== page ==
Oh, Tom, I’m wearing my lucky pants in the reading room
but you still turn away. Come back. I’d like one night with you.
I’d like every slow day in your arms. I can’t read this Bible;
I’m taking my time but the lines run away into the rain.
I’m a cat on an ice box longing to touch your hair.
Winner Hamish Canham Award 2019. Published in Poetry News
Bumping into John Lennon
The signature specs had gone,
he had that myopic, sore-eyed peer
all contact-lens wearers have.
He’d also ditched the white robes
and had a crew cut. I bought him a drink
and I think it was a relief to talk.
He told me Yoko had become a bit much,
that he couldn’t keep up all that showering.
She got the money. He started again,
took a City and Guilds in woodwork,
started a business doing sash windows.
He showed me the scar. A flesh wound.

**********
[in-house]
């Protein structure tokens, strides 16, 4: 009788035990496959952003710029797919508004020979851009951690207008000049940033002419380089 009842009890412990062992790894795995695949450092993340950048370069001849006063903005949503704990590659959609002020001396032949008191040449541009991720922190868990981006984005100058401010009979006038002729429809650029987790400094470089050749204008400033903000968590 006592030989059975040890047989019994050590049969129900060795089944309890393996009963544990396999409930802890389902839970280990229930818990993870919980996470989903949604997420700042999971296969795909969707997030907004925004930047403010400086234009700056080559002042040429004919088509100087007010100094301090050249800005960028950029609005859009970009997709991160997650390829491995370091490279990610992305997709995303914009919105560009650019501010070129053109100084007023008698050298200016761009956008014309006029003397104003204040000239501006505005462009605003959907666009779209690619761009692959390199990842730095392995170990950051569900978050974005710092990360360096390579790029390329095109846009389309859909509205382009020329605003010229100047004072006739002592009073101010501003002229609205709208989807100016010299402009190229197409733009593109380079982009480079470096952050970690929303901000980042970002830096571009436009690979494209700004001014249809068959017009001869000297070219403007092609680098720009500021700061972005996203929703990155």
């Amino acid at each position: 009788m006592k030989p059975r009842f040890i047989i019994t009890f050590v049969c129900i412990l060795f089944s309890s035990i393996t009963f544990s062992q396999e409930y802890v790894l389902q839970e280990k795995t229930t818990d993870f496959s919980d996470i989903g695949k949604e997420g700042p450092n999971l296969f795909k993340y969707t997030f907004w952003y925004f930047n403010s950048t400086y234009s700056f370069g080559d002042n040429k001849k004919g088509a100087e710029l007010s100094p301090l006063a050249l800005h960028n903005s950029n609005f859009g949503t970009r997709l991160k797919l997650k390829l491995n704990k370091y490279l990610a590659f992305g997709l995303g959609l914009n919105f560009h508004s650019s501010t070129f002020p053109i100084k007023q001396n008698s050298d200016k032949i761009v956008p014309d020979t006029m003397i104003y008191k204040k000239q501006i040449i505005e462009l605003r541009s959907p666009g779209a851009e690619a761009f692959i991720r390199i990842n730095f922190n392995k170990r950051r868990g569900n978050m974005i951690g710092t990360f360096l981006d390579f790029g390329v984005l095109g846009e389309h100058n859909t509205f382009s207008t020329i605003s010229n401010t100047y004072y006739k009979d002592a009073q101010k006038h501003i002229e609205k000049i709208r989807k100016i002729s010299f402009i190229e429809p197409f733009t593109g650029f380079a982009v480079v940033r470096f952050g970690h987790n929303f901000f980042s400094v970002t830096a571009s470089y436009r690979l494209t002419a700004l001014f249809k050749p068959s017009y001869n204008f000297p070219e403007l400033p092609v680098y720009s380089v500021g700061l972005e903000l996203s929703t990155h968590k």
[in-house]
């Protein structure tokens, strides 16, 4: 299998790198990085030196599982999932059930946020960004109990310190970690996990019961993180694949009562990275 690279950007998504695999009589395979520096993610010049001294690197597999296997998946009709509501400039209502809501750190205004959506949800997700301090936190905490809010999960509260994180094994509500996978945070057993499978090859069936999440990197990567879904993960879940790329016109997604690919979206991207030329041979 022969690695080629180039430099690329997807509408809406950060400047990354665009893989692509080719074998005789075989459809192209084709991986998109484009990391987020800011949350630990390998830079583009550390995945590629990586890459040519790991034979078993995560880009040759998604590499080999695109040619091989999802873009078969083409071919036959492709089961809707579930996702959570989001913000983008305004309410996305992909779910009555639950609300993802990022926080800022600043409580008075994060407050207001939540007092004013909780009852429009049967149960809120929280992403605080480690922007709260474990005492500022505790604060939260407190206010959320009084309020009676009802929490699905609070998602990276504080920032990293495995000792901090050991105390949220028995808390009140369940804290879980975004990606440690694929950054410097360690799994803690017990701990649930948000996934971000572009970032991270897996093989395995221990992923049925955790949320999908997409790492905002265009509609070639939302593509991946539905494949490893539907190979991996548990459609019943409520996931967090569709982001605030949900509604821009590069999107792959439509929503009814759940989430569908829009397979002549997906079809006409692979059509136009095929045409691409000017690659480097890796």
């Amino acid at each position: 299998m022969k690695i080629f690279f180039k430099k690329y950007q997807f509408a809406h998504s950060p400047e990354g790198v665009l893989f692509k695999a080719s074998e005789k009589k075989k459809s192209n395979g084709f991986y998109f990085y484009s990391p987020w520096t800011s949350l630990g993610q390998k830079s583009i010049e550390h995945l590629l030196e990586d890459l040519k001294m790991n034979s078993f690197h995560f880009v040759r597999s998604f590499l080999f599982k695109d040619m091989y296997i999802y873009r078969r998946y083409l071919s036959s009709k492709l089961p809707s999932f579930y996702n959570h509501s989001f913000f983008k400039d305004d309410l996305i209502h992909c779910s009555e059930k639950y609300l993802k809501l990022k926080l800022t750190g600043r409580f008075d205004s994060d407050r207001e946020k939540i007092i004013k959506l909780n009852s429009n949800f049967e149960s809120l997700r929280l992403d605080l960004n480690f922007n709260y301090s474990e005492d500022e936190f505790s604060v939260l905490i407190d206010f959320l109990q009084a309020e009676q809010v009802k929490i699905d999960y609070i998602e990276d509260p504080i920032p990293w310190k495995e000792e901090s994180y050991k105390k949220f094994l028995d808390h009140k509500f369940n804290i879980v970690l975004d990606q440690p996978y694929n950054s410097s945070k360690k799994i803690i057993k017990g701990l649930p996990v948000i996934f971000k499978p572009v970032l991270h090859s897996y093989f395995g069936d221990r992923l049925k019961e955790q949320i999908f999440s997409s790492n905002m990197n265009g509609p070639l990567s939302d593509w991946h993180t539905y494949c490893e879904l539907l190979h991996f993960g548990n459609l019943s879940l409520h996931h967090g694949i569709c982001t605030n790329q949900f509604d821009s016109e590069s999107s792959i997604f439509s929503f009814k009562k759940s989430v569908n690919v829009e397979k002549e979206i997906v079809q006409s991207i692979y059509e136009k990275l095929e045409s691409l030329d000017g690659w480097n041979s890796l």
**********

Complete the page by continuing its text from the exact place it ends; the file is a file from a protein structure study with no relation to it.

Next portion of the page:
He had an allotment, loved cycling,
would set off every Sunday at 5 a.m.
in fluorescent lycra.
Once or twice he crept into the back
of Macca’s concerts but, to be honest,
couldn’t take the hair dye, the terrible lyrics.
The last time I saw him
he was up a ladder fixing a pane,
whistling Maxwell’s Silver Hammer.
First Prize Poetry Space Competition 2017. Pub in The Peregrine Falcons of York Minster
To my cyst
Flu set you going
like a ticking bomb,
in the cramped space
between skull and brain
which I imagine
as like a crack in a tunnel
where a buddleia
tries to flourish.
You see them from trains,
that urge to grow,
or mushrooms in a shed.
You had food and water;
you would make it.
I was your host,
me, this me that cries
and loves and is typing
these black letters
on infinite space.
Published in The North and in Sodium 136